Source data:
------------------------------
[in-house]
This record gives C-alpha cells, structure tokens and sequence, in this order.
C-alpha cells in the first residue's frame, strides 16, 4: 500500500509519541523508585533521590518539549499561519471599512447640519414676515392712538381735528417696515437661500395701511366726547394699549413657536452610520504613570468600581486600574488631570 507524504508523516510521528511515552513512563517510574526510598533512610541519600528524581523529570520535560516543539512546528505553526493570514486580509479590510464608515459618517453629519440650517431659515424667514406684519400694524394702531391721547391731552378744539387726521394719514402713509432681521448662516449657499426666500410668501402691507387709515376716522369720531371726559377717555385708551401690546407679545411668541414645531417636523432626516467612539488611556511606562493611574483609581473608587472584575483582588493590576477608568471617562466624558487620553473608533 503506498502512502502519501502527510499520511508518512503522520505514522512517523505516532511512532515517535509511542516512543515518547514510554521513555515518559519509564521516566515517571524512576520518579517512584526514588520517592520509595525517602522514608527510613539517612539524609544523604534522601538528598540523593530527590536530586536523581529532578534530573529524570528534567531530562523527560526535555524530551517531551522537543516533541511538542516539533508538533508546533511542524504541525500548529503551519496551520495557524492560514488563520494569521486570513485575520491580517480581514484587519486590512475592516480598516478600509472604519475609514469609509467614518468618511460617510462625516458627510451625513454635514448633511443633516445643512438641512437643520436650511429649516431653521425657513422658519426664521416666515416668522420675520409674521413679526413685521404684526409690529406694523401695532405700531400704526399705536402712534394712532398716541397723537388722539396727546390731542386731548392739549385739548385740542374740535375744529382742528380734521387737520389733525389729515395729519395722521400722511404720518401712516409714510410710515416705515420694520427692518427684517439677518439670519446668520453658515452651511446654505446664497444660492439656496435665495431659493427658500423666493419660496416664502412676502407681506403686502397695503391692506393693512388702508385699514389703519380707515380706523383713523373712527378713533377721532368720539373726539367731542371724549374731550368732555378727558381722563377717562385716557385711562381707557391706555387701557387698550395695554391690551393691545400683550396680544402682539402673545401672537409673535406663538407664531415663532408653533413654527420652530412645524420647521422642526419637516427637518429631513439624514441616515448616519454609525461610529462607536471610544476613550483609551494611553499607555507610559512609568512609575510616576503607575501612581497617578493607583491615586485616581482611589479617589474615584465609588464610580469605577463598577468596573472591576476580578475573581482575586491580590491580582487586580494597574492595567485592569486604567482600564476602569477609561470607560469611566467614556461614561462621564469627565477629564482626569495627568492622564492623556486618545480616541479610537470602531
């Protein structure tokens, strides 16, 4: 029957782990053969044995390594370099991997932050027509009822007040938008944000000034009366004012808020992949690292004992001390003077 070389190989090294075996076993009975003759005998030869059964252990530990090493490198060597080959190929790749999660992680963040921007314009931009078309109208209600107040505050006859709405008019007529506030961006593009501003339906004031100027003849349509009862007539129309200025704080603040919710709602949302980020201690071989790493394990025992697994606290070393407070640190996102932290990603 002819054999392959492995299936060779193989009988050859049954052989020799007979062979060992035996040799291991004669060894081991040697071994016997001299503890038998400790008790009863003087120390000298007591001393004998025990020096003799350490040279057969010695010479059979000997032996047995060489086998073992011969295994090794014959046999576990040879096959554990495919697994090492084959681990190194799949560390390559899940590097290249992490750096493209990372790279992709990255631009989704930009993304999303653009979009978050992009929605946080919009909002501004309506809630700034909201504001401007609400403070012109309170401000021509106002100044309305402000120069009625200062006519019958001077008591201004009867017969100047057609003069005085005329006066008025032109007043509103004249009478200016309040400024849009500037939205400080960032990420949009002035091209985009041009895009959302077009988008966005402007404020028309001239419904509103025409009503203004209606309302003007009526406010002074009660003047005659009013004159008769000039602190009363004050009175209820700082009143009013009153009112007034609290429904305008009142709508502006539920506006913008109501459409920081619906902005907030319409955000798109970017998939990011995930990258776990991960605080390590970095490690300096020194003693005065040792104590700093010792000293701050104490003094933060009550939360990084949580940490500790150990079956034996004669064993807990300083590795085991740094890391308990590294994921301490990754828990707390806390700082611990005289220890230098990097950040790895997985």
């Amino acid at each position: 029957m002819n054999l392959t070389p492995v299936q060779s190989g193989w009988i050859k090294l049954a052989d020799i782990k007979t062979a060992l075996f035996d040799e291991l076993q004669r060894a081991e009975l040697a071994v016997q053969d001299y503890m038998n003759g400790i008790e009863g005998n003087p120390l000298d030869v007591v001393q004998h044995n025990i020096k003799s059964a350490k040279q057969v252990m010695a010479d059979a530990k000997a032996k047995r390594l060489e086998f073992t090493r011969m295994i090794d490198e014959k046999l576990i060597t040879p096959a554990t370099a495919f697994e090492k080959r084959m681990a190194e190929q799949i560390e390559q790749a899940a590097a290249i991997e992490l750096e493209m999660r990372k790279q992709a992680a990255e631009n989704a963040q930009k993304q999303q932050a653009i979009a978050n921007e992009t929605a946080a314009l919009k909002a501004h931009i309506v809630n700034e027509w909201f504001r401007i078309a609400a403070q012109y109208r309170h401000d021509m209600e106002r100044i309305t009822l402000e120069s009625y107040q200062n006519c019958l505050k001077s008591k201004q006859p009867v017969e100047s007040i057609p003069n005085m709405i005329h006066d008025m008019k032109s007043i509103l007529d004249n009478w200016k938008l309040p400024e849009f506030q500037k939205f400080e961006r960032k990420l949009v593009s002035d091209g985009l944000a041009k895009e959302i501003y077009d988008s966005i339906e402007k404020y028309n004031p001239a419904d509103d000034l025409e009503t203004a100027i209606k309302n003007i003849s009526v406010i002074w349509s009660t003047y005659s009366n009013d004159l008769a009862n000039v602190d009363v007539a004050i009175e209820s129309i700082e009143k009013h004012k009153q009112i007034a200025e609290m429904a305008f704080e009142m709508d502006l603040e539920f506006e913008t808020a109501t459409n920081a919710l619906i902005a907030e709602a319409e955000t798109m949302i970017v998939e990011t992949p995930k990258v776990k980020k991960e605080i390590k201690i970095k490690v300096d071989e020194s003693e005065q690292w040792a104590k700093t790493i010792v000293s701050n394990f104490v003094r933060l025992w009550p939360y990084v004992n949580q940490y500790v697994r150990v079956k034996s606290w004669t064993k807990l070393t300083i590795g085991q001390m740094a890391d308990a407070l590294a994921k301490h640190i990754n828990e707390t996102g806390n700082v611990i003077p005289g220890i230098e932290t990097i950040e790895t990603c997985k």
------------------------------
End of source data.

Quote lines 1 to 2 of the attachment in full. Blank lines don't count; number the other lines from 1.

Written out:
[in-house]
This record gives C-alpha cells, structure tokens and sequence, in this order.